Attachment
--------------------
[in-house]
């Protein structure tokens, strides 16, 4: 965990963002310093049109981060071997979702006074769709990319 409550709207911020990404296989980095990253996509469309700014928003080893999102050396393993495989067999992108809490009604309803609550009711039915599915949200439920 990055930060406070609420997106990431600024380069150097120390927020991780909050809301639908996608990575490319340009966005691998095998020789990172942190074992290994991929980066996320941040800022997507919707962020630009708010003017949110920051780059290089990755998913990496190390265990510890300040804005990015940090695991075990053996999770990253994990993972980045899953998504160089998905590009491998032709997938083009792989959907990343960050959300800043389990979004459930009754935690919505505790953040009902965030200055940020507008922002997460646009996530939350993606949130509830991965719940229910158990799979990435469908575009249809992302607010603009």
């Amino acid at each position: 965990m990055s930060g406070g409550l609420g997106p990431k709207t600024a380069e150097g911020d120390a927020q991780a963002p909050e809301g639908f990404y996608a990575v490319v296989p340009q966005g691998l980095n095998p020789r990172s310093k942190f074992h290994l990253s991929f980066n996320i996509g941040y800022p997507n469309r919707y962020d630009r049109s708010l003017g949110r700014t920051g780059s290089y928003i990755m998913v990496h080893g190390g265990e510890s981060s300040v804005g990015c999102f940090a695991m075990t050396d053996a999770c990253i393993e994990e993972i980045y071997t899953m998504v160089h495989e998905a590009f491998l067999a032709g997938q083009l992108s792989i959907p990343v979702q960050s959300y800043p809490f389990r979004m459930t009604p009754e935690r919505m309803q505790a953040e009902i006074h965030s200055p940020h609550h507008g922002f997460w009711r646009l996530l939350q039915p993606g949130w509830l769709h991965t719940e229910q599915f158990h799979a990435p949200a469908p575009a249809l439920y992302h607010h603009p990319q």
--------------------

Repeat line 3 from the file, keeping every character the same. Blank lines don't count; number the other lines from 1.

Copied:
């Amino acid at each position: 965990m990055s930060g406070g409550l609420g997106p990431k709207t600024a380069e150097g911020d120390a927020q991780a963002p909050e809301g639908f990404y996608a990575v490319v296989p340009q966005g691998l980095n095998p020789r990172s310093k942190f074992h290994l990253s991929f980066n996320i996509g941040y800022p997507n469309r919707y962020d630009r049109s708010l003017g949110r700014t920051g780059s290089y928003i990755m998913v990496h080893g190390g265990e510890s981060s300040v804005g990015c999102f940090a695991m075990t050396d053996a999770c990253i393993e994990e993972i980045y071997t899953m998504v160089h495989e998905a590009f491998l067999a032709g997938q083009l992108s792989i959907p990343v979702q960050s959300y800043p809490f389990r979004m459930t009604p009754e935690r919505m309803q505790a953040e009902i006074h965030s200055p940020h609550h507008g922002f997460w009711r646009l996530l939350q039915p993606g949130w509830l769709h991965t719940e229910q599915f158990h799979a990435p949200a469908p575009a249809l439920y992302h607010h603009p990319q």